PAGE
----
ALASTAIR Morton admits with a smile that joining the family business wasn’t a choice so much as an inevitability.

His parents had started Strathaven-based agricultural engineering business AY Morton back in 1974, and he’d grown up tinkering with tractors and machinery, so there was never any question about his future career.

More than 25 years later he still works alongside his mum, having grown and expanded the company to became the first Scottish supplier of US-made Polaris utility vehicles, developing award-winning bespoke designs for specialised ambulances, farming, forestry and defence vehicles at home and abroad.

“Agriculture is still our main market, accounting for 70 per cent of sales,” explains Mr Morton. “But we also supply to utility companies, local authorities, parks and recreation firms, foresters and country estates.

“Then there’s the sports and leisure side of things. We’re the only Scottish dealer of Polaris sports and leisure vehicles – fun buggies. We started cross-country rallying with the buggies and created the Scottish championship, which we won this year. The rallying is a good opportunity to promote the leisure side of AY Morton.”

With Alistair and his mum at the helm, and just two other members of staff, it’s a close-knit business.

“We have our moments but it’s great working with mum because we know each other so well,” he adds. “As all small businesses know, it can be hard to find staff that you trust. Our team is just right. Because it’s a family business you feel pride and a responsibility to keep things going – the onus is on you.”

In the future, the businessman sees growth potential in electric vehicles and the development of bespoke vehicles for the emergency services. “For me it’s all about adding value to what is already a great product. There are now 70 dealers in the UK, so we have to offer something different to have an edge over our competitors.”

That “something different” also extends to a second business created by Mr Morton, building and letting out industrial units in the Strathaven area, which highlights the importance of diversification and not putting all your eggs in one basket.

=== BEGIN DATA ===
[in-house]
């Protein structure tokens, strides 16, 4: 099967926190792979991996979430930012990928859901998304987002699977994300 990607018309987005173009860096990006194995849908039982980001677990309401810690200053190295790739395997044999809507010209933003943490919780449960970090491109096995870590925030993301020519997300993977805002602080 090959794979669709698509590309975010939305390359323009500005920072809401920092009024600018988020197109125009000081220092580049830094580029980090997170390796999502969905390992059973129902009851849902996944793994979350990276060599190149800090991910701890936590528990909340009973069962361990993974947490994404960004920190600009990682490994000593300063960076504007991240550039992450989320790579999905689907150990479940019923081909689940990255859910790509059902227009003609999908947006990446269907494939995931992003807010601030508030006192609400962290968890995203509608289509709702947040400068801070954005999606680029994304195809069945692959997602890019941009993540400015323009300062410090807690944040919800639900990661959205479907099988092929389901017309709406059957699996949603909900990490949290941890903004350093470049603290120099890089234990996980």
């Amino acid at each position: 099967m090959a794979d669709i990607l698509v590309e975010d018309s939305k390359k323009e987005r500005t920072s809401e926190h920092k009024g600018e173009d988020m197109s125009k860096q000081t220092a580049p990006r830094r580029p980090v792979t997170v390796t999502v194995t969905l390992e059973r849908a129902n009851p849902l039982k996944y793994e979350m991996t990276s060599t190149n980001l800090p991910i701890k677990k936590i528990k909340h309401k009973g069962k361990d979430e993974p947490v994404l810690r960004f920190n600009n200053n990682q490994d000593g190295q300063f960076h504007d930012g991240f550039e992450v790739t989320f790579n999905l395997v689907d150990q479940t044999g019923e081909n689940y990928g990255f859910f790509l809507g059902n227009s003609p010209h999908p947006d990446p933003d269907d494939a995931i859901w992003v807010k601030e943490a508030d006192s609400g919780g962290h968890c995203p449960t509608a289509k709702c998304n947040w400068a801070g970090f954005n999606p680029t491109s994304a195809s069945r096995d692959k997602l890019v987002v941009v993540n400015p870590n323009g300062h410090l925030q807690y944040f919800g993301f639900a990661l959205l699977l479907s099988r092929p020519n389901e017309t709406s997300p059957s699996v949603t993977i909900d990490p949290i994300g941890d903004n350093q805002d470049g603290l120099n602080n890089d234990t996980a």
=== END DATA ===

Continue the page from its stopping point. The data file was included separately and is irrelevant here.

So, having successfully grown and diversified the family business, what advice would he offer to those hoping to follow in his footsteps?

“If you want something you have to do it yourself,” he says. “Be self-reliant and resilient. If you are seeking more avenues for your business, it’s up to you to make the change happen.

“If there’s something you don’t know about, find the people that do have knowledge and learn from them.

“I’d also say in my experience it’s important to strike while the iron is hot. Anything is possible if you put your mind to it.

“But perhaps the most important thing of all is to make sure you manage your finances. Cash really is king – there’s no getting away from that. It’s one thing winning a big order but you’ve got to be able to fund it.”

As part of this, he says it’s also imperative to have a strong relationship with your bank, in his case RBS. “We’ve been with RBS for a good few years now andHaving a one-to-one relationship with your business manager is key. I can pick up the phone and get straight through to someone who can actually make decisions – that’s the sort of relationship you need.”